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Accepted paper:

Geographical relativity: a fin de siècle commonplace?

Author:

Emily Hayes (Oxford Brookes University)

Paper short abstract:

This paper asks whether fin de siècle British geography both fostered and evidenced a wider intellectual climate of relativistic thinking in the physical and human scientific circles and beyond in non-academic communities.

Paper long abstract:

The historians and philosophers of geography Jonathan Raper David Livingstone, Doreen Massey, Charles Withers and Keith Richards, Mike Bithell and Michael Bravo have begun to ponder the significance of geography to histories of relativity. This paper seeks to expand their scholarship by asking whether and how fin de siècle British geography both fostered and evidenced a wider intellectual climate of relativistic thinking in public and academic communities of physical and human scientific practice. This paper maps the locations of late nineteenth-century popular geographical knowledge performances as well as those of an emergent professionalizing academic discipline of geography. It positions the latter in relation to broader patterns of scientific performance in a rapidly shifting landscape of scientific knowledge-making by presenting several case studies about the British Society for the Advancement of Science (BAAS), the Royal Geographical Society (RGS) and geographers at the University of Oxford. The paper assesses how geographical methods developed across these sites which saw the harnessing of visual technologies, images, linguistic idioms and imaginative techniques employed by a number of individuals active in these sites, including Halford Mackinder, J.F. Heyes and Francis Galton. In the 1880s such sites saw the emergence of concepts of special and general geography which explored, defined and disseminated a geographical relativity concerning space and time. The implications of the latter pertain as much to transdisciplinary understandings of relativity in the emergent fields of anthropology and modern physics in the early twentieth century as to contemporary planetary concerns addressed by Bruno Latour.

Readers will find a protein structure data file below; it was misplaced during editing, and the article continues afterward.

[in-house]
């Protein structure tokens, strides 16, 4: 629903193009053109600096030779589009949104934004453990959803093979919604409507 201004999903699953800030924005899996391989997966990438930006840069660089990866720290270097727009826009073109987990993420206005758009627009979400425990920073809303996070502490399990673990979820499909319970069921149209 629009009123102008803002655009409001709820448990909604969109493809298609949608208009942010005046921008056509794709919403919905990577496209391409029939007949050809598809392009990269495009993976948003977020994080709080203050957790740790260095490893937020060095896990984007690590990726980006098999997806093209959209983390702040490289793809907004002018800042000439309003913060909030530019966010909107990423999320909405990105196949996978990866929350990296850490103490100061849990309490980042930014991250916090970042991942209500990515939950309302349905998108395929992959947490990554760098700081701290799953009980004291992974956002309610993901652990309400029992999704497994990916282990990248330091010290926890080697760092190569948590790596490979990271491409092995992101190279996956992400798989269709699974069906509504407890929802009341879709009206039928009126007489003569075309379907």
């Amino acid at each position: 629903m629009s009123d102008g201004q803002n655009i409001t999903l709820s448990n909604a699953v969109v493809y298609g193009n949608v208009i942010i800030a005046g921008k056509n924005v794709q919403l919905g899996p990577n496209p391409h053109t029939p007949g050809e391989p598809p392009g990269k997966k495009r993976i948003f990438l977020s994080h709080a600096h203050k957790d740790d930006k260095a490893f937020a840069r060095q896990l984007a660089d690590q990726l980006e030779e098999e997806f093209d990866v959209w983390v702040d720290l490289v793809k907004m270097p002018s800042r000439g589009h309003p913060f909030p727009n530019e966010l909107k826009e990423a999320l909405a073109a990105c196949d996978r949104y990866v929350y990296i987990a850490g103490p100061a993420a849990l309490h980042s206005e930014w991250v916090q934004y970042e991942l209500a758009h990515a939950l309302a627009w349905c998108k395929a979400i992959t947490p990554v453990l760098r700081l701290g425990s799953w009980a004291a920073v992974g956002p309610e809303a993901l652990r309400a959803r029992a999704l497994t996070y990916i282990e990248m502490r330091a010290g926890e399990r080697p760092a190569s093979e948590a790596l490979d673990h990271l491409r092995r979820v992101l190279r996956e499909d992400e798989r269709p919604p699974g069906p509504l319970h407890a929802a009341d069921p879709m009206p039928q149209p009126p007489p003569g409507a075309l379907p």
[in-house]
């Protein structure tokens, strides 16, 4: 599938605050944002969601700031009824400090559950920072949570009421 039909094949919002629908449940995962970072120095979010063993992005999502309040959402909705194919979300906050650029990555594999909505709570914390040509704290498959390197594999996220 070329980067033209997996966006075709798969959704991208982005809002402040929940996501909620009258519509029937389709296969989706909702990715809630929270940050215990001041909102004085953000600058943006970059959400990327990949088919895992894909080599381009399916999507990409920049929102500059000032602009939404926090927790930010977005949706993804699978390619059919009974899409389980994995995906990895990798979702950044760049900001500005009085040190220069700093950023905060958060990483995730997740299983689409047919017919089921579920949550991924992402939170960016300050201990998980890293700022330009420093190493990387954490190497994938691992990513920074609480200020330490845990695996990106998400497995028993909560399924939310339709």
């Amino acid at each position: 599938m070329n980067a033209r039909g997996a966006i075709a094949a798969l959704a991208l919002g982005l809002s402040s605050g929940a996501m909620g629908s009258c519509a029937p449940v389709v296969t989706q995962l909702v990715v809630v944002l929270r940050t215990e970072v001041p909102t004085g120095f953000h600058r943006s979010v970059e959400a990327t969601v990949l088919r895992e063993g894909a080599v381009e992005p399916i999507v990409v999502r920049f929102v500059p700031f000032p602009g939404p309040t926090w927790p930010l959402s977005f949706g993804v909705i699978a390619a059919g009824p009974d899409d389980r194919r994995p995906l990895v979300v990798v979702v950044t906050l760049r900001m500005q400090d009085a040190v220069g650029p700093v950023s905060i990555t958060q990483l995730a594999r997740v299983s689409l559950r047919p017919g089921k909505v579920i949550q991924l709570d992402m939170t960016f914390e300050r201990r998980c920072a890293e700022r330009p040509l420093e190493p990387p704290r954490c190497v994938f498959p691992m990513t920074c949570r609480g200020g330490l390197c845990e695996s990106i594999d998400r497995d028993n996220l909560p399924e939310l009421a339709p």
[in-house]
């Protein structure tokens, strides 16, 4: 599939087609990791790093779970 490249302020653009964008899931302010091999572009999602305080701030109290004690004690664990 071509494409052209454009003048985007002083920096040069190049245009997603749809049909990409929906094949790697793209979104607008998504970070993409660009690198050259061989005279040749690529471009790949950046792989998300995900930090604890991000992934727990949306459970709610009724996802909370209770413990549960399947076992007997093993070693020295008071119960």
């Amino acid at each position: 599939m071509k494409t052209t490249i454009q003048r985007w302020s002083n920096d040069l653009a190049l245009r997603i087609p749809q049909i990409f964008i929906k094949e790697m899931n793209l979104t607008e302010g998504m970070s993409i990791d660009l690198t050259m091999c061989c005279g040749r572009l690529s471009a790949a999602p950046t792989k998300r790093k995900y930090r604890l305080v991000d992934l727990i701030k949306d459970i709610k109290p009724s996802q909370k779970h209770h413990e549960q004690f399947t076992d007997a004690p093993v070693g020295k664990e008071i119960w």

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Commonplace relativities of geography, anthropology and physics in the fin de siècle